LA CRESCENT, Minn. (WXOW) — Hunters planning to bag a deer in southeast Minnesota will have to review new rules and changes before opening day on Saturday.
A Southeast CWD Management Zone and two Southeast CWD Control Zones have been established to help manage and curb chronic wasting disease in the deer population. A “not detected” test result must be confirmed for a carcass to leave these zones.
“It is mandatory testing in the management zone, and then, it’s mandatory testing the opening season of A and B gun season in the control zone,” said Jaime Edwards, manager of the Whitewater Wildlife Management Area.
Sampling stations have been set up within the zones for hunters to take their harvest. The Minnesota Department of Natural Resources is hoping to have 20 ready to go by Saturday. Some landfill sites were unwilling to take the carcasses after their disposal contract with a state business ended. Hunters should still register their deer first before bringing it to the sampling station.
Also, new this year, there is a deer feeding ban and deer attractant ban for area counties in Southeast Minnesota. The purpose is to keep the deer spread out, so they don’t transfer the disease from one to another.
According to Edwards, the best way to combat CWD is a healthy hunt.
“That is why we have unlimited tags available for the management zone, and we’re encouraging people to take deer even if they don’t want a second or third deer,” said Edwards. “They can donate those deer, but we’re trying to get as many deer as possible.”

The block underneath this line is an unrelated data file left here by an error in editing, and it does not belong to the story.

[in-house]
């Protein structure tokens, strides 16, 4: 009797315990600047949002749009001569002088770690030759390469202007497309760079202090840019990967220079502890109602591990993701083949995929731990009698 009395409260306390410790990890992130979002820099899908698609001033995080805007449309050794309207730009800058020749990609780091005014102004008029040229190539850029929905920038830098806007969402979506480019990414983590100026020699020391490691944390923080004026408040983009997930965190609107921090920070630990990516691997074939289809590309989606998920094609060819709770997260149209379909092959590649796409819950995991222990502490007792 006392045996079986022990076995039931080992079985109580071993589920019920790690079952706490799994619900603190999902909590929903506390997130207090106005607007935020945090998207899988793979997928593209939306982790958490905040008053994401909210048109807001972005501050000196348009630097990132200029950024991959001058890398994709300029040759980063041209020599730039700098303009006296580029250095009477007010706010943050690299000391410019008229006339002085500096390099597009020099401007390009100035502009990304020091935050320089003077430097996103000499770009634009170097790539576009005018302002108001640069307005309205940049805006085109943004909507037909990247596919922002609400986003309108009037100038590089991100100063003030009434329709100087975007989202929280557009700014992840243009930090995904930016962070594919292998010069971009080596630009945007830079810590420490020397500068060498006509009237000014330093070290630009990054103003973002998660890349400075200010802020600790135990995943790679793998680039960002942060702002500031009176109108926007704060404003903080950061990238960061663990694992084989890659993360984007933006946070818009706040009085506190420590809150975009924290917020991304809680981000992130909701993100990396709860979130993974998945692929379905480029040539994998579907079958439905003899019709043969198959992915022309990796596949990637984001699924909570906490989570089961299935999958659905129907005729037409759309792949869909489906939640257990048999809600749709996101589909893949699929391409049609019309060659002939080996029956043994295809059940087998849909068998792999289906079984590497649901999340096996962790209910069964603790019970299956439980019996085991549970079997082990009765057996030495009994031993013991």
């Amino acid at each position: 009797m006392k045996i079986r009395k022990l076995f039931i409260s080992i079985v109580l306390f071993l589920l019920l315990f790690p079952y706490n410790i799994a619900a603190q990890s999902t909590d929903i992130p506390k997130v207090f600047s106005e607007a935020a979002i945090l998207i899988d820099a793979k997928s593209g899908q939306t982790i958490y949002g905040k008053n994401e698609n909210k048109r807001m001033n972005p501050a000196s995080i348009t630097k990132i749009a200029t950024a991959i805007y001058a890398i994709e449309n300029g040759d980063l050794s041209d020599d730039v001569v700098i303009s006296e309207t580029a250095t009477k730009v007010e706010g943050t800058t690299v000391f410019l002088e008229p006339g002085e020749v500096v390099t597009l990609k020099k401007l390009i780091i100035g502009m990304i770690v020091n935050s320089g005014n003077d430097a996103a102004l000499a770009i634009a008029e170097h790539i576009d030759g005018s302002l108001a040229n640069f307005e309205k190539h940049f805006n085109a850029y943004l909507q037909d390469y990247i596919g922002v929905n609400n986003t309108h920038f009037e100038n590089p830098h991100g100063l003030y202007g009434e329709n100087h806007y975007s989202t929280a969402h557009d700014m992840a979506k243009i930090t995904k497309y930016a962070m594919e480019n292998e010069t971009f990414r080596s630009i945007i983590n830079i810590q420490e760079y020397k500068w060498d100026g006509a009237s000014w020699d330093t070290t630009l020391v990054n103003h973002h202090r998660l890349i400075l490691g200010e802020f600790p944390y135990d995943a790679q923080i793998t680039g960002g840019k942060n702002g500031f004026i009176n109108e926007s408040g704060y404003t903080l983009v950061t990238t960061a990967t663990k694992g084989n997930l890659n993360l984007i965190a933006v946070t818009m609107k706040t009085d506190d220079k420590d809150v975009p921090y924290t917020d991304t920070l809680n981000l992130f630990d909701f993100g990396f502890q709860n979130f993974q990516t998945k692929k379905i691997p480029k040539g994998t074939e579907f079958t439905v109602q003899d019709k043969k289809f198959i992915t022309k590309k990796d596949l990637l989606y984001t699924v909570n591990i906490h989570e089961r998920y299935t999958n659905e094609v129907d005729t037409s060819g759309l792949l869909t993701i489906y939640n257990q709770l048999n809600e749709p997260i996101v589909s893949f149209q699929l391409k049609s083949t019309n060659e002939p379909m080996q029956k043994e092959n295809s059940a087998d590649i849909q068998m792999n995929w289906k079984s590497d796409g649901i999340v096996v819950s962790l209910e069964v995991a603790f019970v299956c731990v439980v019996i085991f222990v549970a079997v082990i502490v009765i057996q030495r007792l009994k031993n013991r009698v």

Avid hunters are already excited to hit the woods despite some of the changes. At Heth Hardware in La Crescent, Colton John Boettcher stocks shelves with orange face masks. Boettcher has been hunting for eleven years, and this year is no different.
“Everyone in my family hunts. My grandpa got me started as well as my dad, and it just sticks,” said Boettcher. “Just wake up early and sit in the woods.”
Boettcher has already gone hunting this year and has had to deal with the new process.
“It’s just a drop-off spot,” said Boettcher. “You just write down your township range, and you get a tag, and you can track it online.”
Sampling stations will help give wildlife management important information, so they can continue studying CWD and keep fighting to eliminate it.
To learn more about the changes, a view of maps and new rules, visit the Minnesota DNR website www.mndnr.gov/cwd